If you’re coming from a scientific environment you’ve almost certainly heard of Matlab, haven’t you? This brutally large software blob that can do basically all the math magic for people with minimal programming skills ;-)

However, in a scientic environment you may need to deploy that software to a large number Windows PCs. And lazy admins being lazy… We have tools for that! For example Puppet.

## Deployment

Here I assume that you have a network license server somewhere in your local infrastructure. And I further assume that you already know how to install Matlab manually by answering all the questions in the installer GUI - so that you’ll end up with a working Matlab installation.

### 0. What we need

To deploy Matlab we need to have a few things ready:

• the Matlab binaries. They typically come in form of two DVD images in ISO format.
• a license key, which typically looks like a large number of integers seperated by dashes 12345-67890-12343-....
• a license file, that contains information on the license server etc
• a puppet manifest - I’ll assume it’s called MODULE/manifests/matlab.pp
• a directory that is shared through Puppet - I will assume it’s the /share/ directory. Configure that for example in /etc/puppetlabs/puppet/fileserver.conf using:

### 1. Unpack the Matlab files

We need to extract the Matlab binaries from both ISO images. There are many ways to access the files, eg.

• open the files with a archive manager
• mount them using loop devices
• or “uncompress” them using 7zip

Whatever you’re using, you need to merge all the files of both images into a single directory, including the two hidden files .dvd1 and .dvd2! The target directory should be shared through Puppet. So move all files to /share/matlab/. If there is now a file called /share/matlab/.dvd1 and another file /share/matlab/.dvd2 on your system chances are good that you’re all set up :)

Afterwards, also put the license file into that directory (it’s typically called license.dat, save it as /share/matlab/license.dat).

### 2. Prepare an input file for the installer

Ever installed Matlab? It will ask a lot of questions.. But we can avoid those, by giving the answers in a file called installer_input.txt! You will find a skeleton in /share/matlab/installer_input.txt. Just copy that file to your module’s template directory and postfix it with .erb -> this will make it a template for our module. Go through that MODULE/templates/installer_input.txt.erb file and replace static settings with static strings, and variable settings with ERB syntax. You should have at least the following lines in that file:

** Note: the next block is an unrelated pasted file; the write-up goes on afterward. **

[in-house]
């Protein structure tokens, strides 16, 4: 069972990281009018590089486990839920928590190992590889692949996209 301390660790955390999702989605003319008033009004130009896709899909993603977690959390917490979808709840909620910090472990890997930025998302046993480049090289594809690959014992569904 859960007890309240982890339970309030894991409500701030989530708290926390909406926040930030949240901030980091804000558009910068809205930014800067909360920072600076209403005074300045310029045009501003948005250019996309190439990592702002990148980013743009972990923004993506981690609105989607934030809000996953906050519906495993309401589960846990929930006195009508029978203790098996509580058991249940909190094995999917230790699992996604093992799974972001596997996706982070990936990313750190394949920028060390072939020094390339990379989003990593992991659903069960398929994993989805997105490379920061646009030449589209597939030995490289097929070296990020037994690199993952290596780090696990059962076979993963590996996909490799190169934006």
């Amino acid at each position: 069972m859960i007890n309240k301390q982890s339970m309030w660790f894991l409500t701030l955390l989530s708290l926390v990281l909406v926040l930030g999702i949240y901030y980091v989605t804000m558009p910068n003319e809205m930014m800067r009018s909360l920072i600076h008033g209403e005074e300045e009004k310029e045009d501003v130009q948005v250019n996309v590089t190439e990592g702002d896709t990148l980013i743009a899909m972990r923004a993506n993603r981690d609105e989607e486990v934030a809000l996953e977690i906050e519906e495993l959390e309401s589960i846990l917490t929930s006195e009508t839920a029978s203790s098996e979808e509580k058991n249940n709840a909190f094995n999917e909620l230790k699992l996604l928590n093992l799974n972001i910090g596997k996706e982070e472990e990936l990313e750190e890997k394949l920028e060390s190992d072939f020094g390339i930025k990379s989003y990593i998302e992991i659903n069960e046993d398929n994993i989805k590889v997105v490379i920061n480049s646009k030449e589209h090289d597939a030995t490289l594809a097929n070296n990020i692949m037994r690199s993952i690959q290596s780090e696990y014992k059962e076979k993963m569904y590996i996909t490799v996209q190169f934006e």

We’ll fill the variables in the module’s manifest.

### 3. Prepare the installation

Go ahead and open MODULE/manifests/matlab.pp in your preferred editor.

First, we need to define a few variables (a) for the installer_input.txt.erb template and (b) for the rest of the manifest:

I guess that is all self-explanatory? Here, we’re installing a Matlab version 2018b. We’ll download the shared Matlab files to C:\\tmp\\install\\matlab2018b. And we’ll expect the installed Matlab tool in C:\\Program Files\\MATLAB\\R${matlabid} So let’s go and copy all the files from Puppet’s share: So we’re downloading puppet:///share/matlab to $matlab_installpath (=C:\\tmp\\install\\matlab${matlabid}). This requires the directory C:\\tmp\\install to be created beforehand. So make sure you created it, eg using: Next we’ll create the installer input file based on our template: This will basically read our installer_input.txt.erb, replace the variables with our settings above, and write it to $matlab_input (=C:\\tmp\\install\\matlab-installer_input.txt).

That’s it. We’re now ready to tell Puppet how to install Matlab!

### 4. Launch the installer

The installation instructions can be encoded by a final package block in the manifest:

Thus, if MATLAB R\${matlabid} is not yet installed on the client machine, Puppet will run

which will expand with our variable-setup above to

All right, that’s it. Just assign this module to your clients and they will start installing Matlab automagically :)